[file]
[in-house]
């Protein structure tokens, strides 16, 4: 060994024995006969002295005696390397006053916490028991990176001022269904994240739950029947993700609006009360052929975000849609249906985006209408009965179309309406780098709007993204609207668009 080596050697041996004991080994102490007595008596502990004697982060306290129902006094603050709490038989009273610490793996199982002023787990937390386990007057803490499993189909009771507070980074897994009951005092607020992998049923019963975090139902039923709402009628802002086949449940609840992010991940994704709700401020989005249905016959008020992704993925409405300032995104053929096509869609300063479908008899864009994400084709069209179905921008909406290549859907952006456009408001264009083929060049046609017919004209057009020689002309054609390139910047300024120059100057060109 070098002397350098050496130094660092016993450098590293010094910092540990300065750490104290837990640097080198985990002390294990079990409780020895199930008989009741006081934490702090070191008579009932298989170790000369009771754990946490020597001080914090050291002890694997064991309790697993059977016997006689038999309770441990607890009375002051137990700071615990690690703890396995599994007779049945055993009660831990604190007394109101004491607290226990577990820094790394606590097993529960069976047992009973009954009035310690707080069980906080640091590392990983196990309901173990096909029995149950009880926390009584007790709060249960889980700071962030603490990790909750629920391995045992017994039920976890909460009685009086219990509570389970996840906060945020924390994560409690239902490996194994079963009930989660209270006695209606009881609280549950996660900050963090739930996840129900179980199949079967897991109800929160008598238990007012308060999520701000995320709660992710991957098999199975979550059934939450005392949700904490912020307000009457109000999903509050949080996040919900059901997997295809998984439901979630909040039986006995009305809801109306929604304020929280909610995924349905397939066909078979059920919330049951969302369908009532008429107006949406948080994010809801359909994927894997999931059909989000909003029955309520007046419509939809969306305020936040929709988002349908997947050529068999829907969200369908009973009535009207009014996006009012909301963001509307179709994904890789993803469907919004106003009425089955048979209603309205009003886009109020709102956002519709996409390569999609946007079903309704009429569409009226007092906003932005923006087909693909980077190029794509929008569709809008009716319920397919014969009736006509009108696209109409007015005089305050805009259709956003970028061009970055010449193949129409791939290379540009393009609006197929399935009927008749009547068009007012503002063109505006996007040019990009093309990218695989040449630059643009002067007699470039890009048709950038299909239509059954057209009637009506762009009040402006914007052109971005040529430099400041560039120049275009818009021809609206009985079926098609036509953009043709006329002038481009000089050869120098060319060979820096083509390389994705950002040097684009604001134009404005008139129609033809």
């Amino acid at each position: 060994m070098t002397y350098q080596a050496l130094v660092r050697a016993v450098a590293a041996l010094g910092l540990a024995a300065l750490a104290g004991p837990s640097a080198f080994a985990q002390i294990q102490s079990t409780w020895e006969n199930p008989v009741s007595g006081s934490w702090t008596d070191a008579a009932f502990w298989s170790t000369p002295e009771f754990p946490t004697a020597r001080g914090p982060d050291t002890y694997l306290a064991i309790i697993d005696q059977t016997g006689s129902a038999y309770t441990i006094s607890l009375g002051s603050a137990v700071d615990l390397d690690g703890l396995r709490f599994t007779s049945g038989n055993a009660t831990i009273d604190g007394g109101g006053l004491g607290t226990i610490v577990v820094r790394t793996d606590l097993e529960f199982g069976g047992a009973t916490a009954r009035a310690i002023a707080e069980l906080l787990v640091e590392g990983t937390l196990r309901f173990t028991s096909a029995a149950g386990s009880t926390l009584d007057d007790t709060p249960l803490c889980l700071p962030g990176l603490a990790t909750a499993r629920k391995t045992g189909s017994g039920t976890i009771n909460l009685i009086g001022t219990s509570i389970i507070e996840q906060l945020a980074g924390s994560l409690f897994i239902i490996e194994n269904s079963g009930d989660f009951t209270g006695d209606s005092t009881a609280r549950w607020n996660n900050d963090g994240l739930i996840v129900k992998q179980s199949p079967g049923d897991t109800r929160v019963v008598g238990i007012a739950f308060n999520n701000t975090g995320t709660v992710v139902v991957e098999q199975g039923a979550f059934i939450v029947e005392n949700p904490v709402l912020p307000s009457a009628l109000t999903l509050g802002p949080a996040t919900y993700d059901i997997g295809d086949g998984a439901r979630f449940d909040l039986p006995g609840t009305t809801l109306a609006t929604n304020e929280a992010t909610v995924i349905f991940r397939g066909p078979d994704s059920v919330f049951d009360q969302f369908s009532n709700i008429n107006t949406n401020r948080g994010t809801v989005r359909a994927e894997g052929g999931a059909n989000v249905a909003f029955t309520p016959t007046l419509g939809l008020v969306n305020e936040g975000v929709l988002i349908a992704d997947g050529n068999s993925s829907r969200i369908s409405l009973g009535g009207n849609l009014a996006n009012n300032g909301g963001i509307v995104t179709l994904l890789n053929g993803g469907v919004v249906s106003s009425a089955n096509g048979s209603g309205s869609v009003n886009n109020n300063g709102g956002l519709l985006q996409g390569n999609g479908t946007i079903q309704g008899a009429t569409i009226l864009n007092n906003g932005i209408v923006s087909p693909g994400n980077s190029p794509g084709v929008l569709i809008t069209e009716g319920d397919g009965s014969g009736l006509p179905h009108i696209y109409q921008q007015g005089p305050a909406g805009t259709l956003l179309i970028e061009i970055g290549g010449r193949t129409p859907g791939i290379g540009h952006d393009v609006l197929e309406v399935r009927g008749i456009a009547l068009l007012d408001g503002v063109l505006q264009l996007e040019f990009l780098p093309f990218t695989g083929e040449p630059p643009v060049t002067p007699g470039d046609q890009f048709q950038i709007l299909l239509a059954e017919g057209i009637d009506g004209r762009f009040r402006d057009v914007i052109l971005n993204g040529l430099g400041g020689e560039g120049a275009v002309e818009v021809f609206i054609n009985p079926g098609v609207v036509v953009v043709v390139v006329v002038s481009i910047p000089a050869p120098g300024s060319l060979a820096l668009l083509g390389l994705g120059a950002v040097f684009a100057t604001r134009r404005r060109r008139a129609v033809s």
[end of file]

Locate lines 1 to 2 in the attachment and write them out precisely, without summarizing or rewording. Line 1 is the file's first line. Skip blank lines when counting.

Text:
[in-house]
């Protein structure tokens, strides 16, 4: 060994024995006969002295005696390397006053916490028991990176001022269904994240739950029947993700609006009360052929975000849609249906985006209408009965179309309406780098709007993204609207668009 080596050697041996004991080994102490007595008596502990004697982060306290129902006094603050709490038989009273610490793996199982002023787990937390386990007057803490499993189909009771507070980074897994009951005092607020992998049923019963975090139902039923709402009628802002086949449940609840992010991940994704709700401020989005249905016959008020992704993925409405300032995104053929096509869609300063479908008899864009994400084709069209179905921008909406290549859907952006456009408001264009083929060049046609017919004209057009020689002309054609390139910047300024120059100057060109 070098002397350098050496130094660092016993450098590293010094910092540990300065750490104290837990640097080198985990002390294990079990409780020895199930008989009741006081934490702090070191008579009932298989170790000369009771754990946490020597001080914090050291002890694997064991309790697993059977016997006689038999309770441990607890009375002051137990700071615990690690703890396995599994007779049945055993009660831990604190007394109101004491607290226990577990820094790394606590097993529960069976047992009973009954009035310690707080069980906080640091590392990983196990309901173990096909029995149950009880926390009584007790709060249960889980700071962030603490990790909750629920391995045992017994039920976890909460009685009086219990509570389970996840906060945020924390994560409690239902490996194994079963009930989660209270006695209606009881609280549950996660900050963090739930996840129900179980199949079967897991109800929160008598238990007012308060999520701000995320709660992710991957098999199975979550059934939450005392949700904490912020307000009457109000999903509050949080996040919900059901997997295809998984439901979630909040039986006995009305809801109306929604304020929280909610995924349905397939066909078979059920919330049951969302369908009532008429107006949406948080994010809801359909994927894997999931059909989000909003029955309520007046419509939809969306305020936040929709988002349908997947050529068999829907969200369908009973009535009207009014996006009012909301963001509307179709994904890789993803469907919004106003009425089955048979209603309205009003886009109020709102956002519709996409390569999609946007079903309704009429569409009226007092906003932005923006087909693909980077190029794509929008569709809008009716319920397919014969009736006509009108696209109409007015005089305050805009259709956003970028061009970055010449193949129409791939290379540009393009609006197929399935009927008749009547068009007012503002063109505006996007040019990009093309990218695989040449630059643009002067007699470039890009048709950038299909239509059954057209009637009506762009009040402006914007052109971005040529430099400041560039120049275009818009021809609206009985079926098609036509953009043709006329002038481009000089050869120098060319060979820096083509390389994705950002040097684009604001134009404005008139129609033809």